Philadelphia Metropolis

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Gaming the System

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By Tom Ferrick Jr.

If you ever wondered how police handle a drug stakeout, I can tell you.  There is a team of narcotics officers who stake out a drug corner.  They remain out of sight. One officer, usually the sergeant heading the team, observes while the dealer makes a sale.

He alerts an officer who is nearby.  Out of sight of the dealer, the officer arrests the buyer.  Another officer arrests another buyer.  Another officer, in a different location, will arrest a third buyer. A fourth will arrest a fourth buyer. And so on and so forth, until the sergeant emerges from hiding and arrests the dealer, who is charged with multiple counts of illegal drug sales. This is bad news for the dealer because the more counts the longer the prison sentence.

It's important to know this procedure because of what comes next: the preliminary hearing before a magistrate on the charges.

In any other jurisdiction in Pennsylvania, the arresting sergeant would appear as a sworn witness and describe what I just described above. Most likely, the magistrate would order the dealer to stand trial in the local Common Pleas Court on the four felony drug counts.

But, not in Philadelphia.

For many years in Philadelphia, every officer involved in the operation would have to appear in court at the preliminary hearing.  And every officer would have to testify that he did, in fact, arrest the buyer and the sergeant would have to testify that he say the dealer sell the drugs to this particular buyer.

One thing about may not know about the courts in Philadelphia is that the odds of getting five police officers in a courtroom at the same time are negligible. Their schedules change. Their assignments change. They could be on vacation or, just as likely, testifying in another courtroom about another crime.

The prosecutor had two options: ask for a postponement of the hearing on the slim chance that the next time all the officers will show up or he could proceed with the officers present.

If he did proceed, the defense lawyer would move that the charges connected with the absent officers be dropped -- and they were.  So, instead of being charged with four counts or drug sales, the dealer was now charged with one or two or three, depending on the numbers of arresting officers in the court that day.

For years, this was standard operating procedure in the courts. In the late 1990's, in a bid to cut down on police overtime, Mayor Ed Rendell pushed the courts to allow hearsay testimony in these drug surveillance cases.  They did.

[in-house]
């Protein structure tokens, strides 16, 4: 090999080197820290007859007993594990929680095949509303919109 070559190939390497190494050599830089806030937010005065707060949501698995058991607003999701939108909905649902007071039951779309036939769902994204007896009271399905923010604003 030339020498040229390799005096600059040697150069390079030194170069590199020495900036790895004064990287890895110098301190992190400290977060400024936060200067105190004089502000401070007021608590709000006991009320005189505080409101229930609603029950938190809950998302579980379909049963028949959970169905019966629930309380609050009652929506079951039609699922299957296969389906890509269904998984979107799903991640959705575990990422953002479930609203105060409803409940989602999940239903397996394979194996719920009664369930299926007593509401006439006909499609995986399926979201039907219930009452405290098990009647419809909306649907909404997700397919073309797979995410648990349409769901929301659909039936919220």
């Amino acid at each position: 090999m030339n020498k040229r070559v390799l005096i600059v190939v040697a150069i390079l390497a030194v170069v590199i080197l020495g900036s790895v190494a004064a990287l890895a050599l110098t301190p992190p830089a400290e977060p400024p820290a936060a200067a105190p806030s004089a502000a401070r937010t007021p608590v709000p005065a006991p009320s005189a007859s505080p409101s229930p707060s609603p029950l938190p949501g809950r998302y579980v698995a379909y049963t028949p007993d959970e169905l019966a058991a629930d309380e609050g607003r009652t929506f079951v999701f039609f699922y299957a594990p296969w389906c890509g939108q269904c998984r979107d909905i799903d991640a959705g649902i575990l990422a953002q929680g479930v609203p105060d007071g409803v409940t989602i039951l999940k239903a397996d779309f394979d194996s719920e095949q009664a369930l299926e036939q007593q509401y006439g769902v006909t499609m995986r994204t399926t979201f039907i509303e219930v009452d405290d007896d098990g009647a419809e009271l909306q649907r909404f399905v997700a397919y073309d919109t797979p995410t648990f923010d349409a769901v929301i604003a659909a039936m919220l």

The defense bar fought it and took the case to the state Supreme Court. The high court upheld the admissibility of hearsay - in this limited instance.

This is just one way the defense bar games the system in Philadelphia - and it happens in many different types of cases.

For instance, if I were a pickpocket, I know exactly where I would go to ply my trade: Philadelphia International Airport.  I'd pick the pockets of marks all day and if I got caught, the odds are I would go free.  Why? Because Ms. Smith from Chicago whose wallet I stole from her purse probably isn't going to fly back to Philadelphia to testify at my preliminary hearing.  Under procedures now used in Municipal Court, she does have to appear personally and testify at the preliminary.

Remember, anywhere else in the state, the arresting officer would testify that he caught the thief with Ms. Smith's wallet and that on that day she signed a affidavit saying that it was, indeed her wallet, and it was, in fact, taken from her against her will.

For years, various folks have tried to get the Philadelphia courts to follow the rules that apply in the other 66 counties in the state and allow his hearsay testimony at prelims.

The local judges have refused. Now, under pressure because of The Inquirer's series on the city court's disgraceful dismissal rate, the state Supreme Court has intervened.

The court has the rule-making power in this state and it could, through changing those rules, set new standards over preliminary hearings in Philadelphia.

The court is reviewing these rules and the man in charge of the review is Justice Seamus McCaffery.  McCaffery is an ex-cop and an ex-Municipal Court judge. When he served as president judge of Municipal Court, he tried to get his fellow judges to admit hearsay in routine cases, such as auto theft, car break ins and petty thefts.  They did, for a while, and mostly abandoned the practice after McCaffery left to join the appellate bench.

On Tuesday (March 9), McCaffrey appointed a panel of judges, lawyers and prosecutors to review the local courts procedures and come up with way to lower the dismissal rate.

It won't be easy.  There will be ferocious resistance from the defense bar and from within the judicial system.

The dirty little secret about these procedures and practices is that they are used, de facto, to control case volume in the Philadelphia courts. If they allowed routine hearsay at preliminary hearings and made it easier for cases to move up to Common Pleas Court, that court would be flooded with thousands of additional felony cases a year.

The system - from hiring new judges to building more prison cells - would have to be ramped up, probably at a cost of millions of dollars.

So, the McCaffery panel has a job cut out for itself.  In effect, it is going to have to decide how much justice we are willing to pay for.

 

Tom Ferrick Jr. is senior editor of Metropolis

 

 

 

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